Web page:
I did receive my lovely blocking wires from Zonta, and will be blocking the FBS this weekend. I have also added a new KAL, because I will be finished with two here this weekend. I joined the Mystery Stole Along and am excited about knitting this up.

I also cast on for a little dress for Amira, not the Kitchen Cotton, Patons Grace. I was so beguiled by the beautiful colors of the kitchen cotton, that I forgot how much I hate working with it, and how it feels on my hands. Does anyone want three balls of pretty cotton candy colored Lion Brand Kitchen Cotton? The Grace does not have any of these problems. It is a lovely apricot color, and is knitting up relatively quickly. I bought seven balls of this and seven balls of black about a year ago, and have been waiting to use it on this project for that long. I will make a little baby bolero for her out of the black and some Mary Janes with the apricot as the sock and the black as the shoe. I'm making these all large enough for a two year old, so she has a chance of wearing them next year if I don't finish this summer. I'm also using Russian joins rather than weaving in ends. I may get this finished yet!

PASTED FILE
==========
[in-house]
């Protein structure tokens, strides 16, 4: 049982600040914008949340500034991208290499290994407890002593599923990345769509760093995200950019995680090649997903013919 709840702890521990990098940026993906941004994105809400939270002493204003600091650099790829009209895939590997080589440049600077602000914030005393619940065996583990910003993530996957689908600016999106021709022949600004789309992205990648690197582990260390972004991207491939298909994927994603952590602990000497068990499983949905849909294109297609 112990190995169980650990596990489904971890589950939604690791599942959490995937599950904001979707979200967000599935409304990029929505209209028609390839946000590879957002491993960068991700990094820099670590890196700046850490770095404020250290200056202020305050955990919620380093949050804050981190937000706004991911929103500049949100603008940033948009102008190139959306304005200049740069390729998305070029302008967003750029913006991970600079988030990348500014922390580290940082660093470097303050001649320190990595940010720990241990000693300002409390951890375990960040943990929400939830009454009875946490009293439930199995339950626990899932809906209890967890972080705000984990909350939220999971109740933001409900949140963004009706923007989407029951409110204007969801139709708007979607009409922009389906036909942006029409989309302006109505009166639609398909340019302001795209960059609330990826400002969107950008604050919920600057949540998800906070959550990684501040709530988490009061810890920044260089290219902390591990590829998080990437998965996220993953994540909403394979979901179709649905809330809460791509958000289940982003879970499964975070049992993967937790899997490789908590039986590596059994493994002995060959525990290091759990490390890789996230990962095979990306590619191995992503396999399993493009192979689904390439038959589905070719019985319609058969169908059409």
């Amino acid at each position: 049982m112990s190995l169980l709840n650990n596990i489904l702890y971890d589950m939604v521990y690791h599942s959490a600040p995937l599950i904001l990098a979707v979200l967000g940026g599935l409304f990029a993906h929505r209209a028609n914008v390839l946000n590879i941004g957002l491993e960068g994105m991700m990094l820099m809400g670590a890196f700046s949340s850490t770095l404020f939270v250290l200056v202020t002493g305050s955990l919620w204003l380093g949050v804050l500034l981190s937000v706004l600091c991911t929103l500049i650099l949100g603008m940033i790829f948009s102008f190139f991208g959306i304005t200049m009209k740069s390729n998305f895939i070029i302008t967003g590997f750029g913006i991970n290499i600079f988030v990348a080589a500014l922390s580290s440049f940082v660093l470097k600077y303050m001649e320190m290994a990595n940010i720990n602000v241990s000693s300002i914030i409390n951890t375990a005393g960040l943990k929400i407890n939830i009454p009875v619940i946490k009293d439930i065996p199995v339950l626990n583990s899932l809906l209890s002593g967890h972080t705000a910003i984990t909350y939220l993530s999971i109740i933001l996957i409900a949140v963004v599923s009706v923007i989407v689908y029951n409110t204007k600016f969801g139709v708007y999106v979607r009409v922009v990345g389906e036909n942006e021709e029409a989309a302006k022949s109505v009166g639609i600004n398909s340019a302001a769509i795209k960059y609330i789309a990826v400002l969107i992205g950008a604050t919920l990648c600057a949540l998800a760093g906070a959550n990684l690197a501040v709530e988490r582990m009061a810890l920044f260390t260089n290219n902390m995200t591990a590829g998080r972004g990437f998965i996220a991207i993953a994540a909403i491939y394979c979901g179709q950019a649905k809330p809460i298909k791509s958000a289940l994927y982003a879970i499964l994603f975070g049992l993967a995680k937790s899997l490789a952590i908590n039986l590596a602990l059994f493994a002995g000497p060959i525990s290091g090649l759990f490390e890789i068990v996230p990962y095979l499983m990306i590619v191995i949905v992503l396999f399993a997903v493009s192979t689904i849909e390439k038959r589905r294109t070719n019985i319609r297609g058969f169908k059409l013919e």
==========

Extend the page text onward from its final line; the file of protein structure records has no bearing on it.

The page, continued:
I've stalled a little on Dominic's Zig Zag, because I am hoping that Amira will be able to wear this dress by the end of the summer. However, since I now need to wind another ball of the Grace (I used the first all up last night at Alexander's graduation), I will likely return to his Zig Zag at least for a while. I'd like it to be finished by the time school pictures roll around in the fall.

He will not be in Mrs. Debby's class next year, because she is retiring to Arizona. She decided this without first consulting us, and I am slightly put out. We also didn't find out until last night, which made us really sad. She has been an amazing teacher, and although I'm sure her replacement will be fine, she has some work set out for her in trying to meet up to people's expectations.

Alexander did his performances in the pageant and songs quite well. He was able to use his butterfly costume from Halloween again, since they sang a butterfly song. Very cute. Mrs. Debby had them do recitations of poems, sing songs, answer questions about things they had learned that year, do math problems and counting, by 1s, 2s, 5s, 10s and 100s. She also had them read a story in parts. They also recited the Pledge of Allegiance, the Lord's Prayer, the 23rd Psalm and all the parents favorite verse Ephesians 6:1. The kids did so well! We were proud of all they have done this year.

I am also a bit weepy, because our time with Alexander as a little child is already slipping away. I know that one day we will see him graduate from high school and get ready to go to college or work and it will be about two minutes from the time I gave birth to him.

Today is bittersweet for me.